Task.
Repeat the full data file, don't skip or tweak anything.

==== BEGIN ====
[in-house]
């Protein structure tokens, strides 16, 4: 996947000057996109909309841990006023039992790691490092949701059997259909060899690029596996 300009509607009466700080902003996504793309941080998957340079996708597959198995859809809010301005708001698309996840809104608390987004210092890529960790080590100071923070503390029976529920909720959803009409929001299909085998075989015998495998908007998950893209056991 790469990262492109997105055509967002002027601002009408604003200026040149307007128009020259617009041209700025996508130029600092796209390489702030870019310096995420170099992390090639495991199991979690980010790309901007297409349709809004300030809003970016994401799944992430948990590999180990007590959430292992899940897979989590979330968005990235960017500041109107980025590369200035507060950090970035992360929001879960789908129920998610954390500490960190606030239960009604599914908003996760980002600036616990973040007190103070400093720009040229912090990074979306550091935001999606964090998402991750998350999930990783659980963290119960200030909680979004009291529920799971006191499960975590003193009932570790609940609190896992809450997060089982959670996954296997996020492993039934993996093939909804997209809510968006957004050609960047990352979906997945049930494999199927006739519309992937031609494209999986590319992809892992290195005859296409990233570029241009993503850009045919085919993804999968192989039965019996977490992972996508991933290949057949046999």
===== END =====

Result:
[in-house]
């Protein structure tokens, strides 16, 4: 996947000057996109909309841990006023039992790691490092949701059997259909060899690029596996 300009509607009466700080902003996504793309941080998957340079996708597959198995859809809010301005708001698309996840809104608390987004210092890529960790080590100071923070503390029976529920909720959803009409929001299909085998075989015998495998908007998950893209056991 790469990262492109997105055509967002002027601002009408604003200026040149307007128009020259617009041209700025996508130029600092796209390489702030870019310096995420170099992390090639495991199991979690980010790309901007297409349709809004300030809003970016994401799944992430948990590999180990007590959430292992899940897979989590979330968005990235960017500041109107980025590369200035507060950090970035992360929001879960789908129920998610954390500490960190606030239960009604599914908003996760980002600036616990973040007190103070400093720009040229912090990074979306550091935001999606964090998402991750998350999930990783659980963290119960200030909680979004009291529920799971006191499960975590003193009932570790609940609190896992809450997060089982959670996954296997996020492993039934993996093939909804997209809510968006957004050609960047990352979906997945049930494999199927006739519309992937031609494209999986590319992809892992290195005859296409990233570029241009993503850009045919085919993804999968192989039965019996977490992972996508991933290949057949046999």